U.S. Drivers Take Silver at WEG

The previous best finish for the U.S. Four-in-Hand drivers was a fourth in world competition in 1984 and 1986.
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The previous best finish for the U.S. Four-in-Hand drivers was a fourth in world competition in 1984 and 1986.

September 21, 2002 -- The United States
Drivers made history winning the team Silver Medal in the Four-In-Hand
Driving World Championship on Saturday at the 2002 World Equestrian
Games in Jerez de la Frontera, Spain. Until now the best finish for a
U.S. Four-In-Hand team at a World Championship was fourth in 1984 and
1986.

All three drivers on the U.S. team went clear in Saturday's concluding
Cones phase finishing with a three-phase score of 286.52 penalties. The
Netherlands won the Gold scoring 275.01 and the Bronze went to Germany
with 291.54.

James Fairclough of Newton, NJ, driving a team owned by Jane Forbes
Clark, was the first to go for the U.S. team and set the tone by having
a double clear. Fairclough had bad luck in the first two phases and
really wanted to go clear to help the team.

"It was nice to go clear and take the pressure off the other guys," said
Fairclough. "I had a little bad luck the first two days and was the
drop score. I'm really glad I was able to do this for them. I have
been trying for twenty two years to get a Four-In-Hand medal. It's nice
to finally have one to hang on the wall."

By the time Chester Weber of Ocala, FL drove his team in the
cones phase, the Gold Medal was already won. A clear go by Weber would
clinch the Silver for the U.S., but Weber also wanted the U.S.E.T.
Four-In-Hand Championship title which was to go to the top U.S. finisher
at these World Championships.

"I knew I could go clear," said Weber. "I wanted to do well
for the team, but I also wanted to win the National title. It was
between Tucker and me and although we are friends on the ground, we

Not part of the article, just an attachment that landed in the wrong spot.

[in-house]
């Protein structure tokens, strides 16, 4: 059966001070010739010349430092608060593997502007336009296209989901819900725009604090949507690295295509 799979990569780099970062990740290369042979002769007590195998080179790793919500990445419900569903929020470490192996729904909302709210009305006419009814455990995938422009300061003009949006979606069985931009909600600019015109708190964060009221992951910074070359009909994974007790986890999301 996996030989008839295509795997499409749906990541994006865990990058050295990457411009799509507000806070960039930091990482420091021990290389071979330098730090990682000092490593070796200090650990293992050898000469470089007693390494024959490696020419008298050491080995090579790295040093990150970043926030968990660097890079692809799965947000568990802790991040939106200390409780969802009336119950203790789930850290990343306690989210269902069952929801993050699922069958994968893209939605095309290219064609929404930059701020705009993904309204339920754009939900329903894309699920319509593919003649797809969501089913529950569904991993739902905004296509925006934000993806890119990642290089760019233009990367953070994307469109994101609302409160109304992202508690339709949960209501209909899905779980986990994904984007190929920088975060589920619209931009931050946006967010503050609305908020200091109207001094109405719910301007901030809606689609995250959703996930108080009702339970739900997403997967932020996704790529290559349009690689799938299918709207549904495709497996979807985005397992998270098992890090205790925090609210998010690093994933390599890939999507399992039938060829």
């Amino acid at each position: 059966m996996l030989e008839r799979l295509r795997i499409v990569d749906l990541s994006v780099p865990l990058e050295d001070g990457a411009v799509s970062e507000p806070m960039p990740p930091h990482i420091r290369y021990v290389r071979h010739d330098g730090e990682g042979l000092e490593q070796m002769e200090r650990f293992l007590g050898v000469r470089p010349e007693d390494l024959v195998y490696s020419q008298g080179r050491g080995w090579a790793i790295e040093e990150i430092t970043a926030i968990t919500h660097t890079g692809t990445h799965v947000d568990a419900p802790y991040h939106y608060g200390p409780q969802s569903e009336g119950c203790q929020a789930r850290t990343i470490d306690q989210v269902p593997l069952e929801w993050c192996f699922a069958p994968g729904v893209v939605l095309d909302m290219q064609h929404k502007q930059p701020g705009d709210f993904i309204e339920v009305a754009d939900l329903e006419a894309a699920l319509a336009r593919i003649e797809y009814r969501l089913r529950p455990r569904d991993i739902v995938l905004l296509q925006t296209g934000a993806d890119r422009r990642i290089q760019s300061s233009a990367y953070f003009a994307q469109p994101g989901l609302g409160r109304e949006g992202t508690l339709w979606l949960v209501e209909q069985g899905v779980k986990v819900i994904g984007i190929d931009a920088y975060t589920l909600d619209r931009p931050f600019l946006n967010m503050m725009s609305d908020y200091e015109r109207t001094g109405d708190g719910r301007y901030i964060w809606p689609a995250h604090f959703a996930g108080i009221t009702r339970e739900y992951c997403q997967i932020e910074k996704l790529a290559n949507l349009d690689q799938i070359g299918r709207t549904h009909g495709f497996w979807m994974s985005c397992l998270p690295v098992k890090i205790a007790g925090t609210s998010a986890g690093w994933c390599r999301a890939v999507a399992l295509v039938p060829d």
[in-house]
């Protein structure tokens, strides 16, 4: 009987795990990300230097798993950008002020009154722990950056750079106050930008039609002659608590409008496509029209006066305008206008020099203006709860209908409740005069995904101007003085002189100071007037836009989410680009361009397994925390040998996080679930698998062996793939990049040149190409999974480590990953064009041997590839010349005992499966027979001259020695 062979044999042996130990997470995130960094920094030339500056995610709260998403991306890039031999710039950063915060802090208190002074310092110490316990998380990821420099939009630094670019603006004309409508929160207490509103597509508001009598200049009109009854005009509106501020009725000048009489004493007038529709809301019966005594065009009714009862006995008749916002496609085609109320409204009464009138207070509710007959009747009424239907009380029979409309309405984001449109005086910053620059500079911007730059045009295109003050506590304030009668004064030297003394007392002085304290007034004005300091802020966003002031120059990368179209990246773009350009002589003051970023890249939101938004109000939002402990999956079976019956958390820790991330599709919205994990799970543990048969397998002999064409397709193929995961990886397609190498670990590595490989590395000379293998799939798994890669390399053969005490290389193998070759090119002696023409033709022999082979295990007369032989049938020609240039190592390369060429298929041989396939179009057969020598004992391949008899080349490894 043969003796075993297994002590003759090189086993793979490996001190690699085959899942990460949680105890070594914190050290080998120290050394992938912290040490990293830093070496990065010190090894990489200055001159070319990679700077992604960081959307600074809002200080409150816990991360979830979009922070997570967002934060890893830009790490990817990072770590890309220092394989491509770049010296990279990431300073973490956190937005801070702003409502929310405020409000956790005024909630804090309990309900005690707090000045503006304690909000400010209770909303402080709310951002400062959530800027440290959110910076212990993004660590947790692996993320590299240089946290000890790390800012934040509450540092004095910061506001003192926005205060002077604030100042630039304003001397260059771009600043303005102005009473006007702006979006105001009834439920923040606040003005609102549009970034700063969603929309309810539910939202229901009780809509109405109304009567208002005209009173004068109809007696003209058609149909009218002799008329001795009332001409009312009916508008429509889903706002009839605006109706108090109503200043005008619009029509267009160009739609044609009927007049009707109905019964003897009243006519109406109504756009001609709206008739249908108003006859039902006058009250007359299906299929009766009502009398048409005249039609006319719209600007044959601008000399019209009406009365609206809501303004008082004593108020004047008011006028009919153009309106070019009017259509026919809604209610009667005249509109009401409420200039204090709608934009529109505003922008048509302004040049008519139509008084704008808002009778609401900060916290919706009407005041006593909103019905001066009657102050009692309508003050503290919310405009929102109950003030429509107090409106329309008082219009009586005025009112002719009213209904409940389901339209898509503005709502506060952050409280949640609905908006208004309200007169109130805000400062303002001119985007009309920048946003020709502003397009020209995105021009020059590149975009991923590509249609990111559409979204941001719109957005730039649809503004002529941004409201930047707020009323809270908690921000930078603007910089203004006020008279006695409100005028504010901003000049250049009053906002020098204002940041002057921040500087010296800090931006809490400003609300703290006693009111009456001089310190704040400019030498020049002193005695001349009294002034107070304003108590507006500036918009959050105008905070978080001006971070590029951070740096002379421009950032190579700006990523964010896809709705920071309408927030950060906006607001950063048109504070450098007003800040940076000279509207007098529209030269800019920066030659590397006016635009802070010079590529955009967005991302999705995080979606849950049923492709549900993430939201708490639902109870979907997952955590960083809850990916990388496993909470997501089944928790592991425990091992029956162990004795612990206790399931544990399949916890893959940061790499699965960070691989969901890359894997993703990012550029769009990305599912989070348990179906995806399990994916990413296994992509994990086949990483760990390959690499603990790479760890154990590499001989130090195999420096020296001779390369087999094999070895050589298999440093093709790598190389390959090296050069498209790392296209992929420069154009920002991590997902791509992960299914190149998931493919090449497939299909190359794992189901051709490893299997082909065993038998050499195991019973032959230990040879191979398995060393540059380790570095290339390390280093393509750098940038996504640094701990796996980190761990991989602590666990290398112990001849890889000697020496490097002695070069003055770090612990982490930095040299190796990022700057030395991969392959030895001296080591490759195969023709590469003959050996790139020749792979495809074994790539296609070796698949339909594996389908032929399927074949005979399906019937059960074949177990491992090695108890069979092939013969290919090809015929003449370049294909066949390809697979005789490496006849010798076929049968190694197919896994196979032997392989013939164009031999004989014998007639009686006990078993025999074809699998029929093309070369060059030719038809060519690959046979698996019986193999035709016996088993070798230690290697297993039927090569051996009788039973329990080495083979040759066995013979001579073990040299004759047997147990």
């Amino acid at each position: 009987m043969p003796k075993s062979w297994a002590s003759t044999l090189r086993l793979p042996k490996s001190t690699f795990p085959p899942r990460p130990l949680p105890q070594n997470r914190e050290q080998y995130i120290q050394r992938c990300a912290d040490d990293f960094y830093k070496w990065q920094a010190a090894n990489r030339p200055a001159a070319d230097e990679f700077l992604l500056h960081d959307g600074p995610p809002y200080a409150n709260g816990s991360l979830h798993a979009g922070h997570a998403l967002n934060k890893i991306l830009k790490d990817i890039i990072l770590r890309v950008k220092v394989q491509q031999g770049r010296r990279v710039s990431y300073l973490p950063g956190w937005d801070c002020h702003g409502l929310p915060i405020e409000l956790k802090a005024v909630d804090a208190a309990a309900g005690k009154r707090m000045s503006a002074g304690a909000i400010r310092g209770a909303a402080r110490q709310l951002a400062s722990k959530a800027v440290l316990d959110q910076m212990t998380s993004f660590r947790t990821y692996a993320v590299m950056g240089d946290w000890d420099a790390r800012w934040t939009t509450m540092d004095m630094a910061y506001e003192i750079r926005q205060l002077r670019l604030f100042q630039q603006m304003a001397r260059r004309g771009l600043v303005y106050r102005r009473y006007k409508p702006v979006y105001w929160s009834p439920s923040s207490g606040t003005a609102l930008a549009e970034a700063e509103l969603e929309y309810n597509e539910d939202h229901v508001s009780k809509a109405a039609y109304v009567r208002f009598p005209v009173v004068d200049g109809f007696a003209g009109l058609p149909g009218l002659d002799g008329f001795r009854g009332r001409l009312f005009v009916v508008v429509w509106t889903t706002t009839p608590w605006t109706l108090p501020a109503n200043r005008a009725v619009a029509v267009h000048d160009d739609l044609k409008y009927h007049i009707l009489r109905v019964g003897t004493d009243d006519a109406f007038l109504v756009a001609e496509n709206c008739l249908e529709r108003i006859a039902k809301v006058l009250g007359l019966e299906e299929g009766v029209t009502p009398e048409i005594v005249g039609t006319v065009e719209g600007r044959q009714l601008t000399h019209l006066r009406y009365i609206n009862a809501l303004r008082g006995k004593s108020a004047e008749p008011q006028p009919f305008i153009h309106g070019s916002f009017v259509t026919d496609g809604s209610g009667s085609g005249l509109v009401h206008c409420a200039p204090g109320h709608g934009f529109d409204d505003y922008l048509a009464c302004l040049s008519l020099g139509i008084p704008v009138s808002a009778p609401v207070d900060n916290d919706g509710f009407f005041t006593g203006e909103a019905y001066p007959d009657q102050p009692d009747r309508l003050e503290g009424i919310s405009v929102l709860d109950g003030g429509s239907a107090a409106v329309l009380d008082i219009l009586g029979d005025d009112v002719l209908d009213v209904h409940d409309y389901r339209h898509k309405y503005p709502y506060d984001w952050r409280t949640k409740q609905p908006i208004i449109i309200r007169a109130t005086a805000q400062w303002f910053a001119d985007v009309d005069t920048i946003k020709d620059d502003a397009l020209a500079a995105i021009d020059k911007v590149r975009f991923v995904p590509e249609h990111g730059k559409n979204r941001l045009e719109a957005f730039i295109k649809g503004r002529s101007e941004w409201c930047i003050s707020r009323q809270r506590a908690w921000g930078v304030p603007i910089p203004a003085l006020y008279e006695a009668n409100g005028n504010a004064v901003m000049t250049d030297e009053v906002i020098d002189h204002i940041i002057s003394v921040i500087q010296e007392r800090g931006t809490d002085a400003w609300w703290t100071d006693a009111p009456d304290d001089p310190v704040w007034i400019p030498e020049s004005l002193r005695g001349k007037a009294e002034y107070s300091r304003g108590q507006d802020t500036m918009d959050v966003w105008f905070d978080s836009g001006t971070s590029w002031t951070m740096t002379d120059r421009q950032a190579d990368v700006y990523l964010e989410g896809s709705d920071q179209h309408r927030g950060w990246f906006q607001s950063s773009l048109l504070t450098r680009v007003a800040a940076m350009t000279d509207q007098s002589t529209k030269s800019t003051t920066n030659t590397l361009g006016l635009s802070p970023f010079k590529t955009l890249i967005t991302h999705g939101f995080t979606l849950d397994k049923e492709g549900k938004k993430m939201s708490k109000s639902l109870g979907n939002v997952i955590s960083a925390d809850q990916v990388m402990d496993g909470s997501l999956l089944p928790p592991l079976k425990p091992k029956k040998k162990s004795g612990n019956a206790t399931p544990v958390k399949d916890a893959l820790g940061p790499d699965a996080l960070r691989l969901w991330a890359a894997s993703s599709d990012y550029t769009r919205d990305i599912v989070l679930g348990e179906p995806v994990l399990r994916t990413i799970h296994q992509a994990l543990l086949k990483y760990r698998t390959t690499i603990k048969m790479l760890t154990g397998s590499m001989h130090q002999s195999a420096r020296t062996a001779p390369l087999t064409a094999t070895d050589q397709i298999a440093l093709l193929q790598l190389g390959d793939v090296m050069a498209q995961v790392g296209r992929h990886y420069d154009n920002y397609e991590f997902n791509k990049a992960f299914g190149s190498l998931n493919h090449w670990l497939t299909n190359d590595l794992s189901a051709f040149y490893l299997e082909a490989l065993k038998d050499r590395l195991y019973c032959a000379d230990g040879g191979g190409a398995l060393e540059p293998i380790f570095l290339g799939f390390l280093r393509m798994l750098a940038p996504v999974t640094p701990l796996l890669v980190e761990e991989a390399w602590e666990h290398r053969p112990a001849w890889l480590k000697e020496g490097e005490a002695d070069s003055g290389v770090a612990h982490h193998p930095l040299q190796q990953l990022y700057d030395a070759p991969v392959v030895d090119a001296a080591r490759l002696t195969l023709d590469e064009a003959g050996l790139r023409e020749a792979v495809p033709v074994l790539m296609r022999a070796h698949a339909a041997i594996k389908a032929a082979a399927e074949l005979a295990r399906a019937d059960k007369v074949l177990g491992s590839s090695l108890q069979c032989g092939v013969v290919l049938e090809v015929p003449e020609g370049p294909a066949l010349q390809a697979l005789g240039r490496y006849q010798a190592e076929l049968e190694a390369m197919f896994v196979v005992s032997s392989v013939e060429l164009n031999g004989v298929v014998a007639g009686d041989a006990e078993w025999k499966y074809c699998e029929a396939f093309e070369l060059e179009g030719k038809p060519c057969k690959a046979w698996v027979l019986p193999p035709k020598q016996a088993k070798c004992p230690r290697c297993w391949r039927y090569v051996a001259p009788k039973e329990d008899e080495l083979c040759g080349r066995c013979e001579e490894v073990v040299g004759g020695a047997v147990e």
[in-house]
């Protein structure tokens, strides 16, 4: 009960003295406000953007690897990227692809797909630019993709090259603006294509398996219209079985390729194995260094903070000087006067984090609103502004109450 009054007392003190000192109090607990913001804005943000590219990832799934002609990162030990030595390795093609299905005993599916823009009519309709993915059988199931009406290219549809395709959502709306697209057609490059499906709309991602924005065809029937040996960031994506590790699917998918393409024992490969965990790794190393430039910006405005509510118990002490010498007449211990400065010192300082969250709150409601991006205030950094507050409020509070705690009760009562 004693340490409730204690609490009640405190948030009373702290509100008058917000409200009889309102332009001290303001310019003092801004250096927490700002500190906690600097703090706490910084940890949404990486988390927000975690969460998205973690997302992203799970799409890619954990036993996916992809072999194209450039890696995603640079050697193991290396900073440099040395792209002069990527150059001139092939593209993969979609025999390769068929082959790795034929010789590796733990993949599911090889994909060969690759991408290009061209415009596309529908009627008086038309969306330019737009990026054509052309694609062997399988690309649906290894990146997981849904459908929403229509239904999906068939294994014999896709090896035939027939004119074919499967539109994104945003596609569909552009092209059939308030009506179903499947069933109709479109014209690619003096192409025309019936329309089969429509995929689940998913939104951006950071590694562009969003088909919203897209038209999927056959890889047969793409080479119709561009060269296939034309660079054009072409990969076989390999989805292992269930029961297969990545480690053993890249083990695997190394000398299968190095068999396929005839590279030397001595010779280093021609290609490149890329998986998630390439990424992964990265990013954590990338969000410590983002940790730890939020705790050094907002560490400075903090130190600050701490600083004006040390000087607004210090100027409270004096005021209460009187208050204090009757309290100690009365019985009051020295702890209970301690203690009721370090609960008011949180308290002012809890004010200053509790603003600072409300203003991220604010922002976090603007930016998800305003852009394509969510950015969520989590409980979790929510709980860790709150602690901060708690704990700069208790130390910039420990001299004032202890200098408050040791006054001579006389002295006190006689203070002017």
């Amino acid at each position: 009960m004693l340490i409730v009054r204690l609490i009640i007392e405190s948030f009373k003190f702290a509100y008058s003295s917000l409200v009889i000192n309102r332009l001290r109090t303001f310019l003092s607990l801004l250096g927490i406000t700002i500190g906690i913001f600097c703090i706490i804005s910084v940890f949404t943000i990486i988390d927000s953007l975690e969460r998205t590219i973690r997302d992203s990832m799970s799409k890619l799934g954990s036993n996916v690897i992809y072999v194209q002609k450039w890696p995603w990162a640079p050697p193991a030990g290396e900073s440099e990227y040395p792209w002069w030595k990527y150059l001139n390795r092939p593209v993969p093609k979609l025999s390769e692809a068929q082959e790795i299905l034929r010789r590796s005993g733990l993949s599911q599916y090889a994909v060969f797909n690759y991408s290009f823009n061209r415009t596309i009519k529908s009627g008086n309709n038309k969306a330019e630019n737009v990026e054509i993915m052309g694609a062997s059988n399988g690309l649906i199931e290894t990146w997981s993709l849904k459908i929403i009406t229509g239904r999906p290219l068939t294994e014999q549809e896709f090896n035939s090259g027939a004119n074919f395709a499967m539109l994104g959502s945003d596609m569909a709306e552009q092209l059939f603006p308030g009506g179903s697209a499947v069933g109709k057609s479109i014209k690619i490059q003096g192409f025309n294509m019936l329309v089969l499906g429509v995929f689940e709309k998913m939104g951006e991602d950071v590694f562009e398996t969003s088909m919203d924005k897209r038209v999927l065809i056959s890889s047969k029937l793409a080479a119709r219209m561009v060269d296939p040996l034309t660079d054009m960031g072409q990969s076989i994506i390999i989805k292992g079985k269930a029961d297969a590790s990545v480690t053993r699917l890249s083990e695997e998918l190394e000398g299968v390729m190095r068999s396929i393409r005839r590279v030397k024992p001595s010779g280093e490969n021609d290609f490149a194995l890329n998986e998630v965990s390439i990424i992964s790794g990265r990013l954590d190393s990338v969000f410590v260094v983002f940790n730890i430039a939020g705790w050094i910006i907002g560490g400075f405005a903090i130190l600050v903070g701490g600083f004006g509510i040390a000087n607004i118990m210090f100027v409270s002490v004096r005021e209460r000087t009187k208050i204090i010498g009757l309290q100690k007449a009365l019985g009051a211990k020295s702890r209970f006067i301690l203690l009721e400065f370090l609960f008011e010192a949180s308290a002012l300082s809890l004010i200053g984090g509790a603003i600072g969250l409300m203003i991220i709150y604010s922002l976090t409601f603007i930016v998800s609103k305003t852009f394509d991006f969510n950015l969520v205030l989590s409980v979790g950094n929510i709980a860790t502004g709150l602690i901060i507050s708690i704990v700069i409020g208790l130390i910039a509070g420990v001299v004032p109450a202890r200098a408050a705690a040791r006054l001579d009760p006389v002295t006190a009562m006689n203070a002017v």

fight in the carriage. It was great to be on this team though we are
all such good friends."

Weber finished fifth with a score of 143.33.

Tucker Johnson of Hobe Sound, FL, driving a team he co-owns with Mr. and
Mrs. James L. Johnson was the final driver for the U.S. The team medal
had already been won, but in fourth place and with the top three yet to
go, an individual medal was still a possibility as was an unprecedented
sixth USET Four-In-Hand Championship. Unfortunately, the order stayed
the same and Johnson finished fourth, clinching the USET title with a
score of 143,19, but the team medal was still very special.

"This medal was very meaningful for us and for driving in the States,"
said Johnson. "The United States Equestrian Team (USET) made a huge
effort to support driving and that made a difference. I was a little
disappointed in my performance in Dressage and Cross Country. I know I
have a better World Championship performance in me."

Ijsbrand Chardon of the Netherlands won his third World Championship
Four-In-Hand title with a score of 134.30. Christoph Sandmann of
Germany had half a time fault, but his score of 136.07 was still good
enough for the Silver. The defending World Champion Tomas Eriksson of
Sweden dropped a ball and incurred five penalties, but stayed in third
for the Bronze with 140.67.

Comprehensive coverage of all World Equestrian Games competition is
available on the USET website at www.uset.org.

The United States Equestrian Team is a non-profit organization that
selects, trains, equips and finances equestrians of the highest possible
standard to represent our country in major international competition,
including the Olympic Games and the World Championships. To accomplish
this, the USET seeks out and nurtures the development of talented
athletes - riders, drivers, vaulters and horses - and provides the
support and guidance they need to help them attain their fullest